Attention Deficit Hyperactivity Disorder (ADHD) is a neurobiological condition that affects between 1 and 5 percent of the whole population.
It is believed to be genetic in origin as very frequently it is found that a child with ADHD will have a close family member (parent, grandparent, aunt or uncle) who has it him or herself.
A person with this condition will have a severe inability to maintain attention and organise themselves to perform tasks, they will lack self-control due to impulsivity and they may act inappropriately or say inappropriate things. In cases where hyperactivity is present they will also be unable to limit their physical activity and/or restlessness as is appropriate for the situation they are in.
When hyperactivity is not present the person will present differently. They will be primarily inattentive and with a very reduced ability to pay attention (e.g. day-dreamy)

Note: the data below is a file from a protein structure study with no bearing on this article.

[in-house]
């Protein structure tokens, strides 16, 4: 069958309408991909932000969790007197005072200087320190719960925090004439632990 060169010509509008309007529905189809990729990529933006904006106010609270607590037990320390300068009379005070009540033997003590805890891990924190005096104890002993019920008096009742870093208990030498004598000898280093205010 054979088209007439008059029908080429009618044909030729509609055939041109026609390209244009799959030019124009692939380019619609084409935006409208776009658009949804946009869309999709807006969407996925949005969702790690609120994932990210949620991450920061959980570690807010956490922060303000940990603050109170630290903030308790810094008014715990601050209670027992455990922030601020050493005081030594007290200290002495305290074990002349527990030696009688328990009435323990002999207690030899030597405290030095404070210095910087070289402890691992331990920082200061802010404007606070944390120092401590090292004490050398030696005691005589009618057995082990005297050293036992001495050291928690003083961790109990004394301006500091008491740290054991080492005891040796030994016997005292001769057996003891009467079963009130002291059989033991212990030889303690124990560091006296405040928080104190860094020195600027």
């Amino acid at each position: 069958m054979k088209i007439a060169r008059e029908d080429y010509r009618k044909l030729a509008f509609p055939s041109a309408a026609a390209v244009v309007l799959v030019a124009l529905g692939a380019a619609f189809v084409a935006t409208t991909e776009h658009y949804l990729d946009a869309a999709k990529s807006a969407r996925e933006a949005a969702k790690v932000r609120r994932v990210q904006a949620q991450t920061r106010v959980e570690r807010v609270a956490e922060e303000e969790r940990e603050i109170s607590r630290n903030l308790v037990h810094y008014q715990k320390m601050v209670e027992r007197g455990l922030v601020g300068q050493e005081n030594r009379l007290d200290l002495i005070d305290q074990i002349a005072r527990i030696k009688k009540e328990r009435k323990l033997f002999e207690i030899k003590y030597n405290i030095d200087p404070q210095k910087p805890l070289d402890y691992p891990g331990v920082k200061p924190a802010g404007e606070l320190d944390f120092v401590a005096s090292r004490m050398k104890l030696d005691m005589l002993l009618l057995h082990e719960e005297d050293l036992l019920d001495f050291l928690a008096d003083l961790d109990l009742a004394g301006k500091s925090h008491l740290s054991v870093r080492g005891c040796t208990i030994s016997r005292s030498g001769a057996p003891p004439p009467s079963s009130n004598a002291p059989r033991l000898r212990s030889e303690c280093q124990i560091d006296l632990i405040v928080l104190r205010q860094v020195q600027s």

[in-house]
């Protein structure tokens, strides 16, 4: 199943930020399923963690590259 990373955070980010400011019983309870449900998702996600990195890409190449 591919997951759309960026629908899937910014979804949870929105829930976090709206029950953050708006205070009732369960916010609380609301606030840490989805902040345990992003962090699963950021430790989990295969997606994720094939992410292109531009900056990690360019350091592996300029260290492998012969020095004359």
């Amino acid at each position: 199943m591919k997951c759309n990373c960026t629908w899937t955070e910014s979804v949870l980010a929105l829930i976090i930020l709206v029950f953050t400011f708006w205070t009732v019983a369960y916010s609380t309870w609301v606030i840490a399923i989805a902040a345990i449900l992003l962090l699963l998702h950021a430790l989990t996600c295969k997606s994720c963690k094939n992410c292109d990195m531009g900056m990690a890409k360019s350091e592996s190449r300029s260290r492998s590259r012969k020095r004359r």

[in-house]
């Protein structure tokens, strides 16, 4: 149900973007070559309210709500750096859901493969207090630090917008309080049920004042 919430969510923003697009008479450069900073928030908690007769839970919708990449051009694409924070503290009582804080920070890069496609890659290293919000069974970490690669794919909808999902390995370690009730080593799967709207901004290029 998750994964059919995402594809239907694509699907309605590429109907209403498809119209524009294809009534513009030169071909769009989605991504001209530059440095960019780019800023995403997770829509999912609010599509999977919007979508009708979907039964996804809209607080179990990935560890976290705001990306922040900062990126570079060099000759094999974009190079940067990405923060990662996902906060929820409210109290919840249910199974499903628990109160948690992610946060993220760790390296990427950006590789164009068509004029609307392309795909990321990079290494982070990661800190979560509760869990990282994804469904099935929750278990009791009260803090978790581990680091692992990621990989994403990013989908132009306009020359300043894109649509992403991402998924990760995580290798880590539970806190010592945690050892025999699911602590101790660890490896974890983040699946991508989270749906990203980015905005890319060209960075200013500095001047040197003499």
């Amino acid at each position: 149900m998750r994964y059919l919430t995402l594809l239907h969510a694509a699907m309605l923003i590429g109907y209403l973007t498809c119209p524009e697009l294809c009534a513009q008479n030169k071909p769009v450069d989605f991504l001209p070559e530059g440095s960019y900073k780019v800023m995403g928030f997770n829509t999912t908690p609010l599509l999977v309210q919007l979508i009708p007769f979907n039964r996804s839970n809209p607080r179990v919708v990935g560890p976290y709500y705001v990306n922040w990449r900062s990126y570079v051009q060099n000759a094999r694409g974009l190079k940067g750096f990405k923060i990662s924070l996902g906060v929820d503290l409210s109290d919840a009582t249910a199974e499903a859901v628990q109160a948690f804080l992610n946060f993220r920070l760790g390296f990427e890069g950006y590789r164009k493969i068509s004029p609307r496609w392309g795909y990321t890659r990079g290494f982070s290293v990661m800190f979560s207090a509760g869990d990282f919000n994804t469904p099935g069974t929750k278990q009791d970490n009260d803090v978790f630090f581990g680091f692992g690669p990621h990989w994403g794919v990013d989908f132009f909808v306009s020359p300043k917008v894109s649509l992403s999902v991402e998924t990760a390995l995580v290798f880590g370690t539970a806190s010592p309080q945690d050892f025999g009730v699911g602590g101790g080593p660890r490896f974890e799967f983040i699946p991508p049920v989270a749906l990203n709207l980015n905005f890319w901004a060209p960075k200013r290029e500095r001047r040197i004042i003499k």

These difficulties are prevalent in all aspects of life and not just in school, although for children with ADHD a classroom environment can prove to be very debilitating.
Driving and ADHD
ADHD is one of the many conditions listed on the Gov.uk website in Health Conditions and Driving.
It states that you may need to tell DVLA if you have ADHD.
You should check with your doctor if you’re not sure if your ADHD affects your driving and you must tell DVLA if it does.
You can be fined up to £1,000 if you don’t tell DVLA about a medical condition that affects your driving and you may be prosecuted if you’re involved in an accident as a result.